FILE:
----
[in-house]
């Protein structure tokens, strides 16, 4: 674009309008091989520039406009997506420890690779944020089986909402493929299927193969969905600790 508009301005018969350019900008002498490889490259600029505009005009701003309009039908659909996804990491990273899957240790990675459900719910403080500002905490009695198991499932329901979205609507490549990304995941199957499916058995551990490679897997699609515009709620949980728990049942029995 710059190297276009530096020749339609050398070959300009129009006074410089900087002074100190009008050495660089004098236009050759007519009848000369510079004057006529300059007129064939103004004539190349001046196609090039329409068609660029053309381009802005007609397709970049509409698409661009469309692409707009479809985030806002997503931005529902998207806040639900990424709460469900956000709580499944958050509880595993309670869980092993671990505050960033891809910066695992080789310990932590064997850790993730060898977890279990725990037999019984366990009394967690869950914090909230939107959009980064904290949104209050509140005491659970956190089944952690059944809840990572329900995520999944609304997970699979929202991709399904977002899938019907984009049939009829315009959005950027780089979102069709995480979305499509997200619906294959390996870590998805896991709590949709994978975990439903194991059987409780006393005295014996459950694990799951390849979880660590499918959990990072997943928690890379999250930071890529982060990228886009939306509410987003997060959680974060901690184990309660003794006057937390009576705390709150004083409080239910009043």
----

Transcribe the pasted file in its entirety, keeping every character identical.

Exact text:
[in-house]
């Protein structure tokens, strides 16, 4: 674009309008091989520039406009997506420890690779944020089986909402493929299927193969969905600790 508009301005018969350019900008002498490889490259600029505009005009701003309009039908659909996804990491990273899957240790990675459900719910403080500002905490009695198991499932329901979205609507490549990304995941199957499916058995551990490679897997699609515009709620949980728990049942029995 710059190297276009530096020749339609050398070959300009129009006074410089900087002074100190009008050495660089004098236009050759007519009848000369510079004057006529300059007129064939103004004539190349001046196609090039329409068609660029053309381009802005007609397709970049509409698409661009469309692409707009479809985030806002997503931005529902998207806040639900990424709460469900956000709580499944958050509880595993309670869980092993671990505050960033891809910066695992080789310990932590064997850790993730060898977890279990725990037999019984366990009394967690869950914090909230939107959009980064904290949104209050509140005491659970956190089944952690059944809840990572329900995520999944609304997970699979929202991709399904977002899938019907984009049939009829315009959005950027780089979102069709995480979305499509997200619906294959390996870590998805896991709590949709994978975990439903194991059987409780006393005295014996459950694990799951390849979880660590499918959990990072997943928690890379999250930071890529982060990228886009939306509410987003997060959680974060901690184990309660003794006057937390009576705390709150004083409080239910009043």